So, let’s let’s dispel some myths about shock collars:

  1. They don’t hurt. This is the one aversive trainers love to say because they know that people who love their dogs wouldn’t intentionally hurt them. But, if they don’t hurt, how do they work? They must hurt enough to be aversive enough to stop the unwanted behavior. When we train we can use reinforcement or punishment. Those are the two types of motivators we have. If the dog isn’t being reinforced for behavior we want more of, then by definition they’re being punished to reduce behavior.
  2. It’s just like a TENS unit! This is untrue on multiple levels. First, even if you’ve “tried it” on yourself, a shock collar on your arm or other body part is not the same as a collar on a dog’s sensitive neck. Plus, if you’re “trying it” you are consenting and participating and aware of what is about to happen. Just like your participation in a TENS unit treatment is voluntary and you are aware of what is happening and can communicate to your provider if it is uncomfortable. Your dog has no such option to consent or not, doesn’t have control over when, for what or where they get shocked.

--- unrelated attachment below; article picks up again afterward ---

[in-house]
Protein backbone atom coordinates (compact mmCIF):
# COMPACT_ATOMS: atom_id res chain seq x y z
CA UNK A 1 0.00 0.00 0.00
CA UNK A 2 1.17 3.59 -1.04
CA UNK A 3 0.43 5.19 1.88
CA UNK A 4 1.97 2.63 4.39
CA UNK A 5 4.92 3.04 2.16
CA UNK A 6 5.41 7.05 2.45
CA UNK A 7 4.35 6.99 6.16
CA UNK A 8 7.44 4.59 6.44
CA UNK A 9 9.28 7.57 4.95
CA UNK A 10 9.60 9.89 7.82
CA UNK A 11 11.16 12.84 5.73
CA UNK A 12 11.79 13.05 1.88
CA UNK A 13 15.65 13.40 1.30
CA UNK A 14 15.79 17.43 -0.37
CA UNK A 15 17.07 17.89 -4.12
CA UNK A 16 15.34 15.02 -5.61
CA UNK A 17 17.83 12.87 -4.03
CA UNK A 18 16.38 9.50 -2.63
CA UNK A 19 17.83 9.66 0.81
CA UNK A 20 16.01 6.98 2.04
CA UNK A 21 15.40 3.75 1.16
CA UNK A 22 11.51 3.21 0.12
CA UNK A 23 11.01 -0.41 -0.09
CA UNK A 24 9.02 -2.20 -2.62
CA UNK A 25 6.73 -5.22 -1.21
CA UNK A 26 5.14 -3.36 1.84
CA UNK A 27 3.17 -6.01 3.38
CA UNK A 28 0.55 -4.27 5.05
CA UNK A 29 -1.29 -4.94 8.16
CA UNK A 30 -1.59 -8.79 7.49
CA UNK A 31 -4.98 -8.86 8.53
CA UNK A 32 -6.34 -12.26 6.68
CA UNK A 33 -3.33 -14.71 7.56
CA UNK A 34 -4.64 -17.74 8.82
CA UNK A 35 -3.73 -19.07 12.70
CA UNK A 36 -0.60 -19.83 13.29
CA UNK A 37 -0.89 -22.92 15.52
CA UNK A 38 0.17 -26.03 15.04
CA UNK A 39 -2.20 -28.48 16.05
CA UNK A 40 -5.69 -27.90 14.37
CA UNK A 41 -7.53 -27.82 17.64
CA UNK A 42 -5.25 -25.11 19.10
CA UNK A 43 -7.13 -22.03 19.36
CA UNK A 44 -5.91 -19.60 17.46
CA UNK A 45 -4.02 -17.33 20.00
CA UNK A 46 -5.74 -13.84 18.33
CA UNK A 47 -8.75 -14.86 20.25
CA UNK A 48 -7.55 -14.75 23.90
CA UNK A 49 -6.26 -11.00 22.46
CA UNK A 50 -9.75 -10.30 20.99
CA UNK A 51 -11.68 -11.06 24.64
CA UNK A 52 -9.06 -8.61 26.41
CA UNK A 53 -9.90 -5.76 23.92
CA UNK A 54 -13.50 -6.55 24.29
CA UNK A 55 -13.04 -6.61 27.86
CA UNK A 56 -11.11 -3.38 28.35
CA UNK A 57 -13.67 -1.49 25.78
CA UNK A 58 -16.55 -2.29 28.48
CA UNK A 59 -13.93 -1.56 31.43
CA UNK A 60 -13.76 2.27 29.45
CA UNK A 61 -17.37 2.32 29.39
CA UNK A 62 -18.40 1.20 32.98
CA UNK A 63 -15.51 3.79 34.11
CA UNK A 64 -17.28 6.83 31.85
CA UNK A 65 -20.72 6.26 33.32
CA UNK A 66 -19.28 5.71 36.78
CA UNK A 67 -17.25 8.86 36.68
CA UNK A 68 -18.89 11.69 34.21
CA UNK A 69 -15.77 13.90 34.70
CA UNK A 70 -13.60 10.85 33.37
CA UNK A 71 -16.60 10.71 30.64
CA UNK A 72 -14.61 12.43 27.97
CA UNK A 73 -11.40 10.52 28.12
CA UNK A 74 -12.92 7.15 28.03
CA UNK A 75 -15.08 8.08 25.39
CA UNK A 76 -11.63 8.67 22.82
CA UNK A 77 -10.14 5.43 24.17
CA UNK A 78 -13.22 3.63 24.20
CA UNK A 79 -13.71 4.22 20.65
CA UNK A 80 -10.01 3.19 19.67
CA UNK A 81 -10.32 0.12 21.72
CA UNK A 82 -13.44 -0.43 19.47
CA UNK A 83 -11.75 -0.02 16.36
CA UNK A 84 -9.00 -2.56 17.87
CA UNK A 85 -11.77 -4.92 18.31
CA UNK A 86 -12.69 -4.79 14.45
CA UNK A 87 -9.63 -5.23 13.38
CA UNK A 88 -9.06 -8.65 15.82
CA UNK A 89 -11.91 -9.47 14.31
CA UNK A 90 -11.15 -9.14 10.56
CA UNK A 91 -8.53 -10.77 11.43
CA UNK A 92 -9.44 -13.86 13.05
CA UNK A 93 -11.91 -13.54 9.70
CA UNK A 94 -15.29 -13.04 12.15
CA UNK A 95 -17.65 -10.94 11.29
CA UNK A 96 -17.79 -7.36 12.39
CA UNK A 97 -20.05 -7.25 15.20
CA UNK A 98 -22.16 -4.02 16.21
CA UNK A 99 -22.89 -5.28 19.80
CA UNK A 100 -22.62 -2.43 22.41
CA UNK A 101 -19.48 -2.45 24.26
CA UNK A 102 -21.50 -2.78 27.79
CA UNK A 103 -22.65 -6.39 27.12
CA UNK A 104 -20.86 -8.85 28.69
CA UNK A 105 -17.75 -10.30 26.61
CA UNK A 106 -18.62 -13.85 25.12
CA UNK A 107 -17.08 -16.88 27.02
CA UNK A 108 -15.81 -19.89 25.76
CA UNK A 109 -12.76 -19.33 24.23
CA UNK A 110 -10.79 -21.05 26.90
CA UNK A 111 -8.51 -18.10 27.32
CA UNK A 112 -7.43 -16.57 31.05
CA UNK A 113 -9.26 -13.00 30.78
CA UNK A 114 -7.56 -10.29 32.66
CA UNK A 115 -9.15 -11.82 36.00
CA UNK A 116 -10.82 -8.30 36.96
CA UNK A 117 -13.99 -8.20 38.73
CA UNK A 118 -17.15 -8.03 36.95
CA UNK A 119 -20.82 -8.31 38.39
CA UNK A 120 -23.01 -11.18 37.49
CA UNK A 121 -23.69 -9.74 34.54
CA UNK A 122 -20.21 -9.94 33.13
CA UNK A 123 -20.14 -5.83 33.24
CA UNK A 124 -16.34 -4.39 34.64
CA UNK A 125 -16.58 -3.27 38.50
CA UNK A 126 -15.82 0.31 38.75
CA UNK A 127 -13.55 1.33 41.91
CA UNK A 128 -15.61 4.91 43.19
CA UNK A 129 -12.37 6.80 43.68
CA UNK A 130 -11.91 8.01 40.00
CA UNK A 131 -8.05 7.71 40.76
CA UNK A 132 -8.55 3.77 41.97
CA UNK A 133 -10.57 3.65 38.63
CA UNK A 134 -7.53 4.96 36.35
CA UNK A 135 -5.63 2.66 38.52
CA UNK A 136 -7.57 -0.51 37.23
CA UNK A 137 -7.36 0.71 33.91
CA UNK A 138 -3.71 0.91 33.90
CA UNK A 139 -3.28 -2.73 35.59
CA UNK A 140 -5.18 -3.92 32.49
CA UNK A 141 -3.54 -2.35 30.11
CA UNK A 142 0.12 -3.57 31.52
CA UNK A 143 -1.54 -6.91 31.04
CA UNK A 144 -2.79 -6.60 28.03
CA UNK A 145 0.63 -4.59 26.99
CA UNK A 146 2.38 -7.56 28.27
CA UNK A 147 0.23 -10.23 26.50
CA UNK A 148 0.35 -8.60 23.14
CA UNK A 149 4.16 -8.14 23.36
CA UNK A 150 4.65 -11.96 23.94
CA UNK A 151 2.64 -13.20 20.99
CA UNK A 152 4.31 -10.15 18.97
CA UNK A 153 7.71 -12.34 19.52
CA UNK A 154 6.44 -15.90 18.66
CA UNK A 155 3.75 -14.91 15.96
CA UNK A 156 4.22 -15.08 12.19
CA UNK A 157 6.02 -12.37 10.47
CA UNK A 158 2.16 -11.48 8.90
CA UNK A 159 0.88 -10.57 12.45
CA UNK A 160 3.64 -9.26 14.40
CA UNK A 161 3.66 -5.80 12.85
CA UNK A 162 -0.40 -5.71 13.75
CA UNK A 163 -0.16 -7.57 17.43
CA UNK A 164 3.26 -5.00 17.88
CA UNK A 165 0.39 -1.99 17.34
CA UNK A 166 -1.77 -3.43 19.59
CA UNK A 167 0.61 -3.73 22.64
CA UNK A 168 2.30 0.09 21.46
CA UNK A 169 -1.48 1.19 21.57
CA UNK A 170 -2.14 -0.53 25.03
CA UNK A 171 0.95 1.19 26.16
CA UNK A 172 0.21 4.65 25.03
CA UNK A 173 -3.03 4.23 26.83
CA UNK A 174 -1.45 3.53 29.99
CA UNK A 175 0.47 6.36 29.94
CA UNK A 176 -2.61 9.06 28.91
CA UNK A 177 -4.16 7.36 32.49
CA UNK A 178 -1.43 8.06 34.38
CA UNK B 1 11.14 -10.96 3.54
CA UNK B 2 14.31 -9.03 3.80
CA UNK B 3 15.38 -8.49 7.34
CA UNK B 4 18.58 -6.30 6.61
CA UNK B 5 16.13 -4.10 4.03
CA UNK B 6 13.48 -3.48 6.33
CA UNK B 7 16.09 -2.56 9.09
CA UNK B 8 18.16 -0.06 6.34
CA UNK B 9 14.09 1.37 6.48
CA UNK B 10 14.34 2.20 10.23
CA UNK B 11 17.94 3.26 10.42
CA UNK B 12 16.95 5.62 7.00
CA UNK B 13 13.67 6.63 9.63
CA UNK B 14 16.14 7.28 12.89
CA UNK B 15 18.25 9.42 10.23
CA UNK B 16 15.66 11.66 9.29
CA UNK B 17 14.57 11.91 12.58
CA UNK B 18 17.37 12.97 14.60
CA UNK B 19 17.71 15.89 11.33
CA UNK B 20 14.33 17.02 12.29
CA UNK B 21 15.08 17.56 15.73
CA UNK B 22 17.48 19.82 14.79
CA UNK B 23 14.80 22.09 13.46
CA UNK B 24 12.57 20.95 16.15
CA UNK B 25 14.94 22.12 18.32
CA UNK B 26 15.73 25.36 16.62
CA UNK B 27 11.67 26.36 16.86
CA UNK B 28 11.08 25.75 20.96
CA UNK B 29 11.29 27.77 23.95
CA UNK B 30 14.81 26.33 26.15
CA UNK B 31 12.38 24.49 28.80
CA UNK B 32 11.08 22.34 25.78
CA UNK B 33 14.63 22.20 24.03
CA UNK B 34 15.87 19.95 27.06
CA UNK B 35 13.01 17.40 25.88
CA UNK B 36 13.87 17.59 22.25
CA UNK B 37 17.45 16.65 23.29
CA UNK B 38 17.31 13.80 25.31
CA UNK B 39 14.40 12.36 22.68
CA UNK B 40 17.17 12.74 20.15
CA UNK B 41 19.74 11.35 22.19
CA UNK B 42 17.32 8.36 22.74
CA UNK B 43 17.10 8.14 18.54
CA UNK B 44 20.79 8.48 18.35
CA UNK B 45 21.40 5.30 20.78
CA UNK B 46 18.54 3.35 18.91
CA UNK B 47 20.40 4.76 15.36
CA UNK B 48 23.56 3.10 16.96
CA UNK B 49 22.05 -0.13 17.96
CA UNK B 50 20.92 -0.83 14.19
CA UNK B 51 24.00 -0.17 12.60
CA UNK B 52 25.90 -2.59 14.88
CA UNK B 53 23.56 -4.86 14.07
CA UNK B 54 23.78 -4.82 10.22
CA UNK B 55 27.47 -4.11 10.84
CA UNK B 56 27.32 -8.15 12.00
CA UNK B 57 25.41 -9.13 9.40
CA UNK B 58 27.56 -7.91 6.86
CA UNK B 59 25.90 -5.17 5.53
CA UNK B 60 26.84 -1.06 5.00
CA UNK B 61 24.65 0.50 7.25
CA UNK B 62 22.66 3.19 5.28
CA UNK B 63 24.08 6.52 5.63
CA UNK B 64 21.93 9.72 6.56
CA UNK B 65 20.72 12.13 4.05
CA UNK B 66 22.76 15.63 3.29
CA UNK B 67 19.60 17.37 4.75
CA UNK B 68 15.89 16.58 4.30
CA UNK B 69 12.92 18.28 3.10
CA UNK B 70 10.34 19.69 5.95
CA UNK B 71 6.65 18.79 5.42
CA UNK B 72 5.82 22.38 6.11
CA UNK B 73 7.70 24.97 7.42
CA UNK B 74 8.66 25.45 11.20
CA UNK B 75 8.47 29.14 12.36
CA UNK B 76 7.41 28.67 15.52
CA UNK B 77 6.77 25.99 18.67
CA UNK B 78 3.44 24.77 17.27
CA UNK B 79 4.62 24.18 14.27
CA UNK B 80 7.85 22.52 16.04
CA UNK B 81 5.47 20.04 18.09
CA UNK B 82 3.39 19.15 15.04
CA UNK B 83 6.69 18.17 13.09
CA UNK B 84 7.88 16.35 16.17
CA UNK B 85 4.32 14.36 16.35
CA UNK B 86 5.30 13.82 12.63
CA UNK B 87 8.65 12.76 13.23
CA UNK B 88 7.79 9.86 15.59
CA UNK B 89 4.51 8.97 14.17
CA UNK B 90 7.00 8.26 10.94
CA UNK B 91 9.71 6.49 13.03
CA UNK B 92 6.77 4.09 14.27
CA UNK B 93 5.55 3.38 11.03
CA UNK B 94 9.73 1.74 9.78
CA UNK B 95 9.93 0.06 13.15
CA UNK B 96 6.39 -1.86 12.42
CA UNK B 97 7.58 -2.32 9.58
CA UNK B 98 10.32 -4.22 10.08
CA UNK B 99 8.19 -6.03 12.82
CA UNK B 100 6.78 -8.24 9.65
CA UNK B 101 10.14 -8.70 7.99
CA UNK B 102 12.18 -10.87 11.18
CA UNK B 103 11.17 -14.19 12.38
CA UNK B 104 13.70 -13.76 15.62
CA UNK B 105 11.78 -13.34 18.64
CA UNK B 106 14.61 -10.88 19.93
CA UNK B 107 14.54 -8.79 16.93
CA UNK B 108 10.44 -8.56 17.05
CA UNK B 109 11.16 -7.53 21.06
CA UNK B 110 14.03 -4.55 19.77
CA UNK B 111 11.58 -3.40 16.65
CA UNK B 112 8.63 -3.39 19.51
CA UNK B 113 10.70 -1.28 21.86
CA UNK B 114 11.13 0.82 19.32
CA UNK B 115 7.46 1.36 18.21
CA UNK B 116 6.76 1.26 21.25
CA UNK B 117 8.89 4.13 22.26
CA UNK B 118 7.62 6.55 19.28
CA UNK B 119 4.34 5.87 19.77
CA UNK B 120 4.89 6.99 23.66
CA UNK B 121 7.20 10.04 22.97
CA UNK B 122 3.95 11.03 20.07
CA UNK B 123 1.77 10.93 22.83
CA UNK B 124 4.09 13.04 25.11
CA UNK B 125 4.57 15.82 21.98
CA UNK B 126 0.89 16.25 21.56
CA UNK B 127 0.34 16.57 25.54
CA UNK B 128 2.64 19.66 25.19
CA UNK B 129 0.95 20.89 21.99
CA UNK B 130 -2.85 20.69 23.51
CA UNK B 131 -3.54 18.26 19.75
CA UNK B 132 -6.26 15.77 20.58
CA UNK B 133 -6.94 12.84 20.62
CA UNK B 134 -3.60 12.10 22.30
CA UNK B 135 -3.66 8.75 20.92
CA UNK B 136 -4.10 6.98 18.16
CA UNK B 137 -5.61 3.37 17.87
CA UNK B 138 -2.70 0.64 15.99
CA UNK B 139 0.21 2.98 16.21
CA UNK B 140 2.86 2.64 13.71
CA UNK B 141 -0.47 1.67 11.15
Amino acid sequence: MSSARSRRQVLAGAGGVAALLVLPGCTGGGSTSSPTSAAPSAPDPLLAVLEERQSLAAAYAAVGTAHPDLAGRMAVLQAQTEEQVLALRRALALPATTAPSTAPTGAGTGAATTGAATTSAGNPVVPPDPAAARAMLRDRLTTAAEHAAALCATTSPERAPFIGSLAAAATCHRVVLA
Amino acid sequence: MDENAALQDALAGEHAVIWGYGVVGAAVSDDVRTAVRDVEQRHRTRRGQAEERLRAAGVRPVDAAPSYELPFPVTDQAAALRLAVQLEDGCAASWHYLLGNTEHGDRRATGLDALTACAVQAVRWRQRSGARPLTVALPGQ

3. It’s just a pager or way to “communicate.” Then why not use your voice? Why not train a verbal recall cue to come back when called? Shock collars are not leashes. If your dog doesn’t have a recall without a shock collar or being behind an invisible electric fence, then it shouldn’t be off-leash. This is a great post about why you should never use a shock collar for recall.